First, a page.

Re: Clarification regarding PHP License and DFSG status
On Sat, Dec 24, 2005 at 12:28:50PM +0100, Francesco Poli wrote:
> Yes, they are annoying.
> Worse: they are non-free.
> As Don Armstrong explained more clearly than I did: they are a
> restriction on derivative works (DFSG#3) not explicitly allowed by
Again--this has been said too many times--merely being a restriction on
derivative works not explicitly allowed does not inherently make it
prohibited. That's the hard-line interpretation: "no more, period, end
of discussion", but that's just not Debian's interpretation. The GPL
puts all kinds of restrictions on modification and distribution which
aren't explicitly allowed.
Some people say "if it's not mentioned in the DFSG, it's never allowed";
say "if it's not mentioned in the DFSG, it's always allowed". Both of
them are wrong. The former is disproven by example--the GPL; the latter
would render the DFSG worthless.
(FYI, Don wasn't claiming either of these. He was explaining how the
restriction being called non-free could be tied to the DFSG; that's not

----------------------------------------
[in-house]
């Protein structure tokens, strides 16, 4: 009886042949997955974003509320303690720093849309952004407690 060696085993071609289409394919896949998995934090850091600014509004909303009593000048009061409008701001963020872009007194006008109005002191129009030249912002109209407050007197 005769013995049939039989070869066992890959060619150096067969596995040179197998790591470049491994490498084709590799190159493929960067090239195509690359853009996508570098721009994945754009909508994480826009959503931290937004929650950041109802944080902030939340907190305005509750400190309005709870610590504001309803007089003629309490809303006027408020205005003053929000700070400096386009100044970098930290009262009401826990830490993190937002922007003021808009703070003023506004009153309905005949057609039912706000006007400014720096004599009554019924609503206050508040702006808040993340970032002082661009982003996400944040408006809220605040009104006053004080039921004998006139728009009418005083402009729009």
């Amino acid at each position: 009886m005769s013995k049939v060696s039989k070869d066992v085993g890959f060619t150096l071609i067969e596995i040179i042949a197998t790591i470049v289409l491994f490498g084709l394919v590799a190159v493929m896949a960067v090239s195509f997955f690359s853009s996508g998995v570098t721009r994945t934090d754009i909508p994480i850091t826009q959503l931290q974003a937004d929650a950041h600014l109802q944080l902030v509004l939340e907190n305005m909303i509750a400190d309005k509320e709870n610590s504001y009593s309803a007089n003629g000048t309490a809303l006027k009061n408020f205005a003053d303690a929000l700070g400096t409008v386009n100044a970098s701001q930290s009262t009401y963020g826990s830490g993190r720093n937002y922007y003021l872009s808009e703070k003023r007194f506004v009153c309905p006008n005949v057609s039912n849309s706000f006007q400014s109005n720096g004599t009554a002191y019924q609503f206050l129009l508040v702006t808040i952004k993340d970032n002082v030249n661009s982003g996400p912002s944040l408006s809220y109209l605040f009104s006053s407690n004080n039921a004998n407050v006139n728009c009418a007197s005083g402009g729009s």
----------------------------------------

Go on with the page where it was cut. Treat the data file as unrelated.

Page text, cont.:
the same as claiming it's non-free *due* to that.)
> > I've suggested in the past
> > that this feels non- free, but that's as far as it's ever gone.
> Why did you change your opinion on the matter?
I've never had a strong opinion. There's a difference between "feels non-
free" and "is non-free".
> When applied to case (c), instead, it's not a name-change clause as
> allowed by DFSG#4 ("[...] The license may require derived works to carry
> a different name or version number from the *original software* [...]",
> emphasis mine): in case (c) we have a do-not-name-derivatives-like-that
> clause, which isn't allowed by the DFSG.
It's always been allowed in practice; the most common license that does
this being the original Apache license. I'd suggest that you're making
a new claim about an old license clause, and that you're still early in
the "convincing others" phase. So, I'd recommend not telling non-d-legal
people that a license is non-free and that action needs to be taken/not
taken (as you seem to be doing here, claiming the PHP license is non-free)
until you've brought the argument to consensus.
> The question is: how do name-change clauses work?
Sorry, but as we're still sort of in the "agreeing on exactly what it is
we're arguing about" step, can we keep the arguments succinct? :)
What I find annoying is the "may not contain" nature of the clause. I
think it's self-evidently DFSG-free for a license to say "may not be
called Foobar", and annoying and borderline to say "may not contain the
word Foobar". If you're claiming the *former* is non-free, you're
making a pretty controversial claim and will have a lot of convincing